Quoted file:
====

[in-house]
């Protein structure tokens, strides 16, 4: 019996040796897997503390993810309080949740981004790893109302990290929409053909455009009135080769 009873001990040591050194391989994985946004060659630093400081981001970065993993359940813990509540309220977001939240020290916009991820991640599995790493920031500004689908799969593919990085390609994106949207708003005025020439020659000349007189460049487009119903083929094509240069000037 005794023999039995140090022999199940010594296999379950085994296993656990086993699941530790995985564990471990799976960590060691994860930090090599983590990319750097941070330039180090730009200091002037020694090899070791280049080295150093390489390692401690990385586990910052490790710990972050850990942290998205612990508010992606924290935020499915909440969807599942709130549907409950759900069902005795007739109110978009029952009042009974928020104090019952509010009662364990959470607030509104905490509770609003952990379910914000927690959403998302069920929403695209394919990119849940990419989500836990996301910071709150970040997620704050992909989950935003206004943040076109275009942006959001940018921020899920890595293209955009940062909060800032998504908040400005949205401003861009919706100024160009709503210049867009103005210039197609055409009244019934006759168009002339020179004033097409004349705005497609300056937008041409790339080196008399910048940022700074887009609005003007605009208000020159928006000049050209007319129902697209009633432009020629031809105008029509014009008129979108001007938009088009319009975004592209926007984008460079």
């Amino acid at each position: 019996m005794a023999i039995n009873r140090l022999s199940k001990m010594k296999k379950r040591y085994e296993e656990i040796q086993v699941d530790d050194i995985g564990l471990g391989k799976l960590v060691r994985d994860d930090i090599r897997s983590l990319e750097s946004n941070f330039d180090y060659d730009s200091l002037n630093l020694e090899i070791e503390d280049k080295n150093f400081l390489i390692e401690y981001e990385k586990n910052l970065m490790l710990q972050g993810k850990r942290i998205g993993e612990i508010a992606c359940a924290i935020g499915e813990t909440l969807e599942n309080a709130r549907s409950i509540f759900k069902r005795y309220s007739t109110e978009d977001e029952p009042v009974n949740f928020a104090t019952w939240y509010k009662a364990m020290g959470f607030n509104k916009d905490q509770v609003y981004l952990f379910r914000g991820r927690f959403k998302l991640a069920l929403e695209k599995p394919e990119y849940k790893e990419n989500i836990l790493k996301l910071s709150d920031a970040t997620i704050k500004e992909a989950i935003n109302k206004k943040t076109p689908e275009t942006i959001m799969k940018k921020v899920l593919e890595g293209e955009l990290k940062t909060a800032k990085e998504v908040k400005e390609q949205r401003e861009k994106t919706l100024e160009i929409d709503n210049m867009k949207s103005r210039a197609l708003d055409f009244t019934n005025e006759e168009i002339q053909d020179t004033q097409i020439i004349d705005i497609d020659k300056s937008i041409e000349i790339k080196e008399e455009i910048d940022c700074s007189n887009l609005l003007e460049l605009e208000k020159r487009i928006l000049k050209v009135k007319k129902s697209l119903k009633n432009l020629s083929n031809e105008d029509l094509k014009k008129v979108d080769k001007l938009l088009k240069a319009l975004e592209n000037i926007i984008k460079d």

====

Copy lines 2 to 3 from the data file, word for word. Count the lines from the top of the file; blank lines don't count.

């Protein structure tokens, strides 16, 4: 019996040796897997503390993810309080949740981004790893109302990290929409053909455009009135080769 009873001990040591050194391989994985946004060659630093400081981001970065993993359940813990509540309220977001939240020290916009991820991640599995790493920031500004689908799969593919990085390609994106949207708003005025020439020659000349007189460049487009119903083929094509240069000037 005794023999039995140090022999199940010594296999379950085994296993656990086993699941530790995985564990471990799976960590060691994860930090090599983590990319750097941070330039180090730009200091002037020694090899070791280049080295150093390489390692401690990385586990910052490790710990972050850990942290998205612990508010992606924290935020499915909440969807599942709130549907409950759900069902005795007739109110978009029952009042009974928020104090019952509010009662364990959470607030509104905490509770609003952990379910914000927690959403998302069920929403695209394919990119849940990419989500836990996301910071709150970040997620704050992909989950935003206004943040076109275009942006959001940018921020899920890595293209955009940062909060800032998504908040400005949205401003861009919706100024160009709503210049867009103005210039197609055409009244019934006759168009002339020179004033097409004349705005497609300056937008041409790339080196008399910048940022700074887009609005003007605009208000020159928006000049050209007319129902697209009633432009020629031809105008029509014009008129979108001007938009088009319009975004592209926007984008460079």
């Amino acid at each position: 019996m005794a023999i039995n009873r140090l022999s199940k001990m010594k296999k379950r040591y085994e296993e656990i040796q086993v699941d530790d050194i995985g564990l471990g391989k799976l960590v060691r994985d994860d930090i090599r897997s983590l990319e750097s946004n941070f330039d180090y060659d730009s200091l002037n630093l020694e090899i070791e503390d280049k080295n150093f400081l390489i390692e401690y981001e990385k586990n910052l970065m490790l710990q972050g993810k850990r942290i998205g993993e612990i508010a992606c359940a924290i935020g499915e813990t909440l969807e599942n309080a709130r549907s409950i509540f759900k069902r005795y309220s007739t109110e978009d977001e029952p009042v009974n949740f928020a104090t019952w939240y509010k009662a364990m020290g959470f607030n509104k916009d905490q509770v609003y981004l952990f379910r914000g991820r927690f959403k998302l991640a069920l929403e695209k599995p394919e990119y849940k790893e990419n989500i836990l790493k996301l910071s709150d920031a970040t997620i704050k500004e992909a989950i935003n109302k206004k943040t076109p689908e275009t942006i959001m799969k940018k921020v899920l593919e890595g293209e955009l990290k940062t909060a800032k990085e998504v908040k400005e390609q949205r401003e861009k994106t919706l100024e160009i929409d709503n210049m867009k949207s103005r210039a197609l708003d055409f009244t019934n005025e006759e168009i002339q053909d020179t004033q097409i020439i004349d705005i497609d020659k300056s937008i041409e000349i790339k080196e008399e455009i910048d940022c700074s007189n887009l609005l003007e460049l605009e208000k020159r487009i928006l000049k050209v009135k007319k129902s697209l119903k009633n432009l020629s083929n031809e105008d029509l094509k014009k008129v979108d080769k001007l938009l088009k240069a319009l975004e592209n000037i926007i984008k460079d």